Under the Act, purchasers may write-off 100 percent of the purchase price of many tangible assets, rather than depreciating them over time. This tax benefit may increase the purchase price in asset-sale transactions and the attractiveness of “Bruno’s” transactions.
There are limitations to these provisions. They do not apply to various kinds of property (most notably, intangible property, oil, gas and mineral assets, and much real estate), so they are more valuable to some companies than others. Additionally, the debtor must consider the potential tax consequences of selling its assets in a taxable transaction (including the 4.2 percent minimum tax noted above). Still, expensing should be factored into emergence structure considerations.
International Tax Reform
The Act made significant changes to the international tax regime. Most of these changes are outside the scope of this brief summary. One key issue, though, is that DIP lenders and creditors negotiating adequate-protection packages may push back on the standard market practice of limiting foreign guarantees and pledges of the stock of foreign subsidiaries. These limitations are tax-driven and were designed to avoid “deemed” repatriation of foreign profits under IRC § 956. While IRC § 956 was not repealed by the Act, the negative U.S. tax consequences of IRC § 956 can be cured if the foreign subsidiaries actually repatriate cash (or, potentially, engage in other methods of self-help). Debtors will need to evaluate whether self-help is actually possible and, if not, be prepared to push back against these requests.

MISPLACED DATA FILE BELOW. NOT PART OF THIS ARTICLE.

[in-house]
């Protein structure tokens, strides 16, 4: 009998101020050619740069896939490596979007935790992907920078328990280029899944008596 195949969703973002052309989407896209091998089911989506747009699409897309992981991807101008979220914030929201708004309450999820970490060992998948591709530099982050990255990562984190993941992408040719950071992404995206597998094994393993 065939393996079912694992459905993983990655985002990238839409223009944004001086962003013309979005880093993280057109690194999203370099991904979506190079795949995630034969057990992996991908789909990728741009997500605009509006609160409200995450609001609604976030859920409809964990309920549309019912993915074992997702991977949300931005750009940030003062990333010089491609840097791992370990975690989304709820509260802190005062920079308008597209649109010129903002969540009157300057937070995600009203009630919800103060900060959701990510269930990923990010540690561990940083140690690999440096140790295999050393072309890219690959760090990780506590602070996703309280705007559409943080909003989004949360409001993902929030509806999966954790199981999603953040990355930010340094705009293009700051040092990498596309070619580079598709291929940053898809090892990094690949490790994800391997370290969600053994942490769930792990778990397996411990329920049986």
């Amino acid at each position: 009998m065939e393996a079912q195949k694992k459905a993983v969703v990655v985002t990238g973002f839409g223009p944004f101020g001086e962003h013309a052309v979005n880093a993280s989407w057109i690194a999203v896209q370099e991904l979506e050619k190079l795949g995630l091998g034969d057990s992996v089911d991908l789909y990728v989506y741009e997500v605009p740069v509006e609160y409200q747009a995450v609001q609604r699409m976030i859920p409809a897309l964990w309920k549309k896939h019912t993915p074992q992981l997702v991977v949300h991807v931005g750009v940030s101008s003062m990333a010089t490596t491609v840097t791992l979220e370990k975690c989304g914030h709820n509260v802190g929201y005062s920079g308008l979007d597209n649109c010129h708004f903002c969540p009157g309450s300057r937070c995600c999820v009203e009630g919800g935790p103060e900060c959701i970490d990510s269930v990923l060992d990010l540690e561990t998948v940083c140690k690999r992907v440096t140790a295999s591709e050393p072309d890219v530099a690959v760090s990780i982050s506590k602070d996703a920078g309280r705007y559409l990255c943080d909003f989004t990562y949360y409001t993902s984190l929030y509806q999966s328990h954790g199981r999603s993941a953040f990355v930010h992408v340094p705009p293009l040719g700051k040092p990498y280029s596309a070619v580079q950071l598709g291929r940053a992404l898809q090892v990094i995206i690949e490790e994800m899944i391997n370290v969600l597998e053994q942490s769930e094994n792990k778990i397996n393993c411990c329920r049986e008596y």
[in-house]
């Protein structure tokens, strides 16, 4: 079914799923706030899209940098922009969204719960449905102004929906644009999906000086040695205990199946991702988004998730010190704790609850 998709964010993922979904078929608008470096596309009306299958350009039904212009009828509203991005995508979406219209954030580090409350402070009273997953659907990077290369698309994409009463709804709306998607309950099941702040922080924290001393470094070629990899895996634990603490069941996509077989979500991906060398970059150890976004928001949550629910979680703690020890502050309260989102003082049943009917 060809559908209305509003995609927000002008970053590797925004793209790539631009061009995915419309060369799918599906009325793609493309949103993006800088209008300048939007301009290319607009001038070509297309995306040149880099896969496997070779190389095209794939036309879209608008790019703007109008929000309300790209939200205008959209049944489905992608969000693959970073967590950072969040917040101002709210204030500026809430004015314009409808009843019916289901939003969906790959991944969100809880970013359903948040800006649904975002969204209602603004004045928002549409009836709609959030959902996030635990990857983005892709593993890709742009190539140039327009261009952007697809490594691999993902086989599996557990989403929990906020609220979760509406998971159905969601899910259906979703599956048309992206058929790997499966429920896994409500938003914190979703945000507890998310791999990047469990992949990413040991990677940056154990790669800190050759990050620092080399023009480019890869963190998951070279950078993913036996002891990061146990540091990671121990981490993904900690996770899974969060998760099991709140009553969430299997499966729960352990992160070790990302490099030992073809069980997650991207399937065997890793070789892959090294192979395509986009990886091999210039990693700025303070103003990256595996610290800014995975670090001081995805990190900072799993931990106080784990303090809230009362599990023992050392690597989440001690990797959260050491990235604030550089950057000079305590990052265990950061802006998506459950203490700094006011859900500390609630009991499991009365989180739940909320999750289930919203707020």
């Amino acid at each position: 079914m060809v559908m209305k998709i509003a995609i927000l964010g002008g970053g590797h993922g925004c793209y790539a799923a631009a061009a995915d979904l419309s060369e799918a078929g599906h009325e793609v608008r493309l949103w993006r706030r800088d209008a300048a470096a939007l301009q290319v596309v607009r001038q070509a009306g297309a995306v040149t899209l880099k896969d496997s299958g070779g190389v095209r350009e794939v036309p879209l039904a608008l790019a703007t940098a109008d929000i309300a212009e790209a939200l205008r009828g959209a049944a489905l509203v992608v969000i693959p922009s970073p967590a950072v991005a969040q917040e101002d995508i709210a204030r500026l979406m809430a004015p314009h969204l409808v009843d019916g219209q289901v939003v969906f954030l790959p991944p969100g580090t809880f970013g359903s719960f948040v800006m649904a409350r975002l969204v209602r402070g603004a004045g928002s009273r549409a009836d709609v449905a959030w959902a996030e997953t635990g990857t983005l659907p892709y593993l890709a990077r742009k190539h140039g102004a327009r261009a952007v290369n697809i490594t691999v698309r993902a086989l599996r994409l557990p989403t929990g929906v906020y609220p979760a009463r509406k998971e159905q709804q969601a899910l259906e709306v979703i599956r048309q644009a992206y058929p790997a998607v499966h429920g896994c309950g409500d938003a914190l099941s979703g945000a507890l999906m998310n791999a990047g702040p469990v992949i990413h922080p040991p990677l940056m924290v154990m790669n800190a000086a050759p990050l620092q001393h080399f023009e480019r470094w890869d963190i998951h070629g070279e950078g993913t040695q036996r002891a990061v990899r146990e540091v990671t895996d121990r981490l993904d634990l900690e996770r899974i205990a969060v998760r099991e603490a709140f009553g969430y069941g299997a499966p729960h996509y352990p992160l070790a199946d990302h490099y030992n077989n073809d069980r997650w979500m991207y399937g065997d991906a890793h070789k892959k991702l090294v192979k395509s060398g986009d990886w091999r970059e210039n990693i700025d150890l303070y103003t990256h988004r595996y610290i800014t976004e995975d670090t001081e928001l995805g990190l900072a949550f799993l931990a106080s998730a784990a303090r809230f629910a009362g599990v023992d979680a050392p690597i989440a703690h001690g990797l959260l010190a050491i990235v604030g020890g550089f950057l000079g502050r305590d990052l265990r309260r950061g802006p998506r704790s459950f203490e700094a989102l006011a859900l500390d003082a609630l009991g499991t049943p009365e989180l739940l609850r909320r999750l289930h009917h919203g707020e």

This article barely scratches the surface of the Act. Many other provisions will be relevant to the tax considerations faced by debtors and their stakeholders. But the provisions discussed here represent what we believe are the critical issues that restructuring lawyers should be aware of.
 Anthony Sexton is a partner in the tax group of Kirkland & Ellis, LLP, where he focuses primarily on restructuring matters. He thanks his colleagues at Kirkland and Jay Crom of Bachecki, Crom & Co., LLP for reviewing this article. The article expresses the views of the author and does not represent the views of Kirkland or any of its clients.
 We refer to the tax reform bill as the “Act” throughout. References to the “IRC” are references to the Internal Revenue Code of 1986, as amended.
 The National Bankruptcy Conference submitted a letter to Congress that detailed these concerns. See National Bankruptcy Conference, NBC Letter re: Net Operating Loss (NOL) Deductions in Tax Cuts & Jobs Act of 2017 (Nov. 15, 2017), available at nbconf.org/our-work.
 We note that the Act does provide that NOLs generated in 2018 and later can be carried forward indefinitely, rather than limited to 20 years. Candidly, we do not view this as a meaningful benefit.
 In cases where secured creditors are oversecured, principal treatment cannot be supported from a tax or bankruptcy perspective. However, it should be possible to treat adequate-protection payments as principal payments without altering creditors’ recoveries where creditors are not oversecured.
 This is because actual repatriation (but not deemed repatriation) is now tax-free under the Act. There is no rational explanation for this outcome. Both the House and Senate versions of the Act repealed IRC § 956, but the enacted version did not.
This article was originally published in the March 2018 edition of the Commercial & Regulatory Law Committee Newsletter. Participation in ABI's committees is one of the many benefits of becoming a member. Committees provide networking and leadership opportunities. For additional information on how you could become involved in ABI and our Committees please visit membership.abi.org.